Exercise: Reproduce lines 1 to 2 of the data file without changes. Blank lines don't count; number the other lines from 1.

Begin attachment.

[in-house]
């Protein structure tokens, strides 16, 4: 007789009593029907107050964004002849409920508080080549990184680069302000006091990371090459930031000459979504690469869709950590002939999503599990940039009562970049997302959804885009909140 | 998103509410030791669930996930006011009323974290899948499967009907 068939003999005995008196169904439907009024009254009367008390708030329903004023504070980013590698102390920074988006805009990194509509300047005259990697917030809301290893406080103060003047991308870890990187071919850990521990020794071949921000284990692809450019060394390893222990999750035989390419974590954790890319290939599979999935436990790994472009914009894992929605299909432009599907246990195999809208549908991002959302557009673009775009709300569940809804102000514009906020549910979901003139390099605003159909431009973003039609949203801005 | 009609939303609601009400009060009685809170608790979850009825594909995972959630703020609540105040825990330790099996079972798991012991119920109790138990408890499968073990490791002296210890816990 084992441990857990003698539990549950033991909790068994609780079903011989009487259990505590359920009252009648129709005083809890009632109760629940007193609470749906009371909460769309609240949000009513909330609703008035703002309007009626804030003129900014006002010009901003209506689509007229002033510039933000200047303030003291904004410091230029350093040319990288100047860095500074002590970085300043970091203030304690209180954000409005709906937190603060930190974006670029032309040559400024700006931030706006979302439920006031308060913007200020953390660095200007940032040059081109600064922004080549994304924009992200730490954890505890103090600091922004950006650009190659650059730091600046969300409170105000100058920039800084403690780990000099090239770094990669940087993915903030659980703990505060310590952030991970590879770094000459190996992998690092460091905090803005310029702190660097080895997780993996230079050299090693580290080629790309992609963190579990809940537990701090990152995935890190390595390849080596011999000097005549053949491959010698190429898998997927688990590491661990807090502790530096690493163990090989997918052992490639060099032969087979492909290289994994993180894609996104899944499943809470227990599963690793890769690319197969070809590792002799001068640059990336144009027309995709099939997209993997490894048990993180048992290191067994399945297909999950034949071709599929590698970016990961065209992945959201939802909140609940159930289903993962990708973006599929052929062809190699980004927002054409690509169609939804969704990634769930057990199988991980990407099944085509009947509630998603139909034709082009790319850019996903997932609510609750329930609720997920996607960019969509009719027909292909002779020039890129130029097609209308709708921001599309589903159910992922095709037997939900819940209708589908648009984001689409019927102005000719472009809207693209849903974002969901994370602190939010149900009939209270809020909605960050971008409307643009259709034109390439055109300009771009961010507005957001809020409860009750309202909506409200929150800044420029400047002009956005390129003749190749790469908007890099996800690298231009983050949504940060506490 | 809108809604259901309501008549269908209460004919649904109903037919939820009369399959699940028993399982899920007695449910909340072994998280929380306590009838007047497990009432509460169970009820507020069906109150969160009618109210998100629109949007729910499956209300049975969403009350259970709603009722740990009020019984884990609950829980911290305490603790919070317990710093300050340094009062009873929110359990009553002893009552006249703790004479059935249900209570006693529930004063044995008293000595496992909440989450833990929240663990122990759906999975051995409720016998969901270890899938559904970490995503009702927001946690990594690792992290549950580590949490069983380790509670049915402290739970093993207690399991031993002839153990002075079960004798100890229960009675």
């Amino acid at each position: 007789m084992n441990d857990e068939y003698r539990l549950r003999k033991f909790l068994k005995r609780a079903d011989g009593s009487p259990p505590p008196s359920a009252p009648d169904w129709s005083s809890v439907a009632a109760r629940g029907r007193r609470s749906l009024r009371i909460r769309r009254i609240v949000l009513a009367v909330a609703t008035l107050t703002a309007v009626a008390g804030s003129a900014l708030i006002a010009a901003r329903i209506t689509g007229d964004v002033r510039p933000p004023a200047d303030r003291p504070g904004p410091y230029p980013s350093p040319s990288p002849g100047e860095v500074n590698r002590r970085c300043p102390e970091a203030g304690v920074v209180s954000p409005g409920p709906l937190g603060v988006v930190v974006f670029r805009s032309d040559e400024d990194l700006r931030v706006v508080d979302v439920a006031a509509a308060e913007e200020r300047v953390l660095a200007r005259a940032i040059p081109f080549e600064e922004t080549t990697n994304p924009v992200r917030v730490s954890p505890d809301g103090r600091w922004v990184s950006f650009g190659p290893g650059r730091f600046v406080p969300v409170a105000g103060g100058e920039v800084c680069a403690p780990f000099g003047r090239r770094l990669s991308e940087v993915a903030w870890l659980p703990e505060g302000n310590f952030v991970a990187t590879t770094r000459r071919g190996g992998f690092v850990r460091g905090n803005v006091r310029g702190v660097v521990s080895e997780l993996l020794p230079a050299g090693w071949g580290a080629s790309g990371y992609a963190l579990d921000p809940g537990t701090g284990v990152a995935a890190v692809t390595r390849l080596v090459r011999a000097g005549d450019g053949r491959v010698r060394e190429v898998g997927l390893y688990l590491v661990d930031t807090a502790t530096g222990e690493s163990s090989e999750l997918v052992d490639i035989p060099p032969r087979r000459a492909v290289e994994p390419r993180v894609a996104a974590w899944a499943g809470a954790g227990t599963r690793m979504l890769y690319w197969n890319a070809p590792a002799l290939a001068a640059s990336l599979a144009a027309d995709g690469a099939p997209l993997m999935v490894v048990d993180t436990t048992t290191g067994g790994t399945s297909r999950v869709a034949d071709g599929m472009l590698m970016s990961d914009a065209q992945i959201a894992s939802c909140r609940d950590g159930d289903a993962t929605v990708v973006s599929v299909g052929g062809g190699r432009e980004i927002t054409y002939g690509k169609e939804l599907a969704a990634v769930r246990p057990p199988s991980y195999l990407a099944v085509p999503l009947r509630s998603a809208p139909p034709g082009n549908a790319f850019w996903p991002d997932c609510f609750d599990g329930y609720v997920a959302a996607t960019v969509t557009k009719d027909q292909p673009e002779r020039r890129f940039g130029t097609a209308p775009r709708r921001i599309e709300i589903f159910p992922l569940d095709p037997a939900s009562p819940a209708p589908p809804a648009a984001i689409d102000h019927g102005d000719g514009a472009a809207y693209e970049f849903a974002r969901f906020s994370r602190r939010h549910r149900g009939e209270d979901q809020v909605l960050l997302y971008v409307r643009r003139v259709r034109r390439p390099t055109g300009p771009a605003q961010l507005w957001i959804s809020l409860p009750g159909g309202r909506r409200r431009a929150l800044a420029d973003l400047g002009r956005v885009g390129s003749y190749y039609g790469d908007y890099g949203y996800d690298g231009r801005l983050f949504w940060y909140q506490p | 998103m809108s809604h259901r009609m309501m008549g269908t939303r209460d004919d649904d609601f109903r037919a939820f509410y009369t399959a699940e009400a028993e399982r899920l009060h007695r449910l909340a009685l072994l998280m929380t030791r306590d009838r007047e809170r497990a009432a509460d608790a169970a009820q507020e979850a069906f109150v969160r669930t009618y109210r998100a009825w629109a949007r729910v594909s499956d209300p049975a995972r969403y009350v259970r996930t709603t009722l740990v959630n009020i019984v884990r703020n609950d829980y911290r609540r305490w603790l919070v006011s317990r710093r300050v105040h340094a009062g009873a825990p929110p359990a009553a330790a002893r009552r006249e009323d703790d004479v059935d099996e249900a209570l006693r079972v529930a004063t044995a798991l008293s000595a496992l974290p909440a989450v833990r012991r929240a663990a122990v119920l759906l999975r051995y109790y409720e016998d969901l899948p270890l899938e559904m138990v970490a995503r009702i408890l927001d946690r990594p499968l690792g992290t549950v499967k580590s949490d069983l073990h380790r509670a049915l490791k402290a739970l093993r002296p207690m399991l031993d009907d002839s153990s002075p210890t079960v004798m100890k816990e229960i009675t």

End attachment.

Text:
[in-house]
């Protein structure tokens, strides 16, 4: 007789009593029907107050964004002849409920508080080549990184680069302000006091990371090459930031000459979504690469869709950590002939999503599990940039009562970049997302959804885009909140 | 998103509410030791669930996930006011009323974290899948499967009907 068939003999005995008196169904439907009024009254009367008390708030329903004023504070980013590698102390920074988006805009990194509509300047005259990697917030809301290893406080103060003047991308870890990187071919850990521990020794071949921000284990692809450019060394390893222990999750035989390419974590954790890319290939599979999935436990790994472009914009894992929605299909432009599907246990195999809208549908991002959302557009673009775009709300569940809804102000514009906020549910979901003139390099605003159909431009973003039609949203801005 | 009609939303609601009400009060009685809170608790979850009825594909995972959630703020609540105040825990330790099996079972798991012991119920109790138990408890499968073990490791002296210890816990 084992441990857990003698539990549950033991909790068994609780079903011989009487259990505590359920009252009648129709005083809890009632109760629940007193609470749906009371909460769309609240949000009513909330609703008035703002309007009626804030003129900014006002010009901003209506689509007229002033510039933000200047303030003291904004410091230029350093040319990288100047860095500074002590970085300043970091203030304690209180954000409005709906937190603060930190974006670029032309040559400024700006931030706006979302439920006031308060913007200020953390660095200007940032040059081109600064922004080549994304924009992200730490954890505890103090600091922004950006650009190659650059730091600046969300409170105000100058920039800084403690780990000099090239770094990669940087993915903030659980703990505060310590952030991970590879770094000459190996992998690092460091905090803005310029702190660097080895997780993996230079050299090693580290080629790309992609963190579990809940537990701090990152995935890190390595390849080596011999000097005549053949491959010698190429898998997927688990590491661990807090502790530096690493163990090989997918052992490639060099032969087979492909290289994994993180894609996104899944499943809470227990599963690793890769690319197969070809590792002799001068640059990336144009027309995709099939997209993997490894048990993180048992290191067994399945297909999950034949071709599929590698970016990961065209992945959201939802909140609940159930289903993962990708973006599929052929062809190699980004927002054409690509169609939804969704990634769930057990199988991980990407099944085509009947509630998603139909034709082009790319850019996903997932609510609750329930609720997920996607960019969509009719027909292909002779020039890129130029097609209308709708921001599309589903159910992922095709037997939900819940209708589908648009984001689409019927102005000719472009809207693209849903974002969901994370602190939010149900009939209270809020909605960050971008409307643009259709034109390439055109300009771009961010507005957001809020409860009750309202909506409200929150800044420029400047002009956005390129003749190749790469908007890099996800690298231009983050949504940060506490 | 809108809604259901309501008549269908209460004919649904109903037919939820009369399959699940028993399982899920007695449910909340072994998280929380306590009838007047497990009432509460169970009820507020069906109150969160009618109210998100629109949007729910499956209300049975969403009350259970709603009722740990009020019984884990609950829980911290305490603790919070317990710093300050340094009062009873929110359990009553002893009552006249703790004479059935249900209570006693529930004063044995008293000595496992909440989450833990929240663990122990759906999975051995409720016998969901270890899938559904970490995503009702927001946690990594690792992290549950580590949490069983380790509670049915402290739970093993207690399991031993002839153990002075079960004798100890229960009675």